VOICE OF LIBERTY AFRICA: Higher Education No More – Alex Ndungu Njeru


I wanted to write a damning indictment of the state of higher education in Kenya, but thanks to the BBC World Service, I realized that the Kenya is not the only sub-Saharan African country that has its higher education in limbo. I will start with the state of higher education in Kenya, because I have been through the system experienced it and I know its shortcomings.

Higher education in Kenya is deplorable, saying so would be an understatement. Makes me wonder, why we all labored so hard while in high school to get ourselves to university. When I was in high-school, about 10,000 students of around 250,000 students transited into university each year. Back then getting to university was a matter of life and death, the demarcation between a future of poverty and a future of riches, between a pauper’s life and upper middle class suburbia. At the moment around 50,000 students of around 350,000 students transit into university, the improving odds of public university entry have come at the cost of worsening standards and quality of education.

Two derisory terms have come to refer to Kenya’s massively disappointing University graduates; one, ‘half baked graduates’ and two, ‘everything paper graduates’. The first term refers exclusively to Kenyan graduates who leave college with little or no skills, no technical ability and are certainly of no value to employers. Half baked graduates are a real thorn on the country’s economy; they force employers to incur millions of losses in employee training. The ‘everything paper graduate’ is your quintessential sciences graduate from a public Kenyan University. They are very good on paper, and good on talk to, but talk is cheap. An everything paper engineering graduate will be very good at engineering mathematics, will be brilliant at solving algorithms but will be very poor at empirical engineering that solves real life’s everyday problems; machines, structures and solutions that work.

Where thou art lays the problem with our higher education? Our higher education seems pre-occupied with trivialities that serve the continent no better. We seem to inculcate a culture of education acquisitiveness that serves not the continent’s development needs. Last month for example I went out to buy an external battery charger for my cell phone; I took keen interest in the packaging which I must say was very poor and the user instructions were done in particularly poor grammar and myriads of spelling mistakes, that notwithstanding, the charger worked   quite well. It struck me that the manufacturers of the charger were more pre-occupied with producing a charger that worked rather than the nitty-gritties of packaging.

I doubt our education systems are geared towards giving students skills to build things that work. The debate in Kenya has always been, whether to overhaul the education system, whether to model our education system on; the US, Britain, Canada, or Singapore system. How many years of primary education should we have in Kenya? Should we give our students laptops in primary schools? These are some of the trivial questions that seem to pre-occupy.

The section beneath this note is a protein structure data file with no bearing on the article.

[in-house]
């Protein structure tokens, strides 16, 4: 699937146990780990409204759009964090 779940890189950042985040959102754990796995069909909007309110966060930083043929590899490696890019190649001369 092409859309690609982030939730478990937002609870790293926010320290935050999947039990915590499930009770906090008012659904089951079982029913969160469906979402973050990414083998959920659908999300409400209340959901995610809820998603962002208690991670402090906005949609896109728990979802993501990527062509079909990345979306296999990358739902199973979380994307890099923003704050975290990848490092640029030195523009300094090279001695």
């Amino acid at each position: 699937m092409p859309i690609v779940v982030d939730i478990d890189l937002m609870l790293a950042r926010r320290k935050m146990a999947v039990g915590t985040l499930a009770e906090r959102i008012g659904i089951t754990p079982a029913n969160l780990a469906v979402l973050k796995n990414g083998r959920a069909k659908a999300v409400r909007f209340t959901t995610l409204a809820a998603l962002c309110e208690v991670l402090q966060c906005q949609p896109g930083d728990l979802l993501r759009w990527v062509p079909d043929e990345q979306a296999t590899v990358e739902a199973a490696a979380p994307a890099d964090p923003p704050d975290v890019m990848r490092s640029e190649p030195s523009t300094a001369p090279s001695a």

I have however always held that it is the philosophy of our education that we never addressed. We never asked ourselves, education for what? When I went to university, my lecturers never quite forgot to remind us how universities were supposed to be premier institutions for research and training, research and training I saw very little of in my four years in college.

Our problems stem almost entirely from modeling our education on the western systems rather than developing custom education solutions for our development need. We are hell bent on mastering Shakespeare, Dumas and Locke rather than producing Shakespeare and Dumas. We have created a culture of consuming knowledge rather than producing knowledge.  Students in Africa are not taught to think critically, to develop grand theories rather than master grand theories.

Although the system is hell bent on producing very poor students, graduates of higher education are not without blame. Why, why don’t they for the love of the universe and on realizing that they are receiving very little education, don’t they take time to educate themselves. Many a time I have had conversations with this so called graduates of Kenyan varsities and I have ended feeling ashamed for them, feeling ashamed at their shallowness of knowledge base and character, feeling ashamed at their very local world view. Why on earth did they, not take time to educate themselves?

For us to have an education system that works for us, we need to cut this bud that infatuates us certificates, PhDs third degrees and so on. We need to realize that technical education and low level skills are as critical in national development as university degrees are. We need to privatize our universities, have them have functional research departments rather than have research as an aspiration. We also have to realize that education must not necessarily be westernized for it to meet the standards, South Korea, Japan and other Far East Asian countries have managed to become technology and manufacturing leaders in the world without aping western education.

Alex admits the system of education in Kenya is set up to fail and here he offers ideas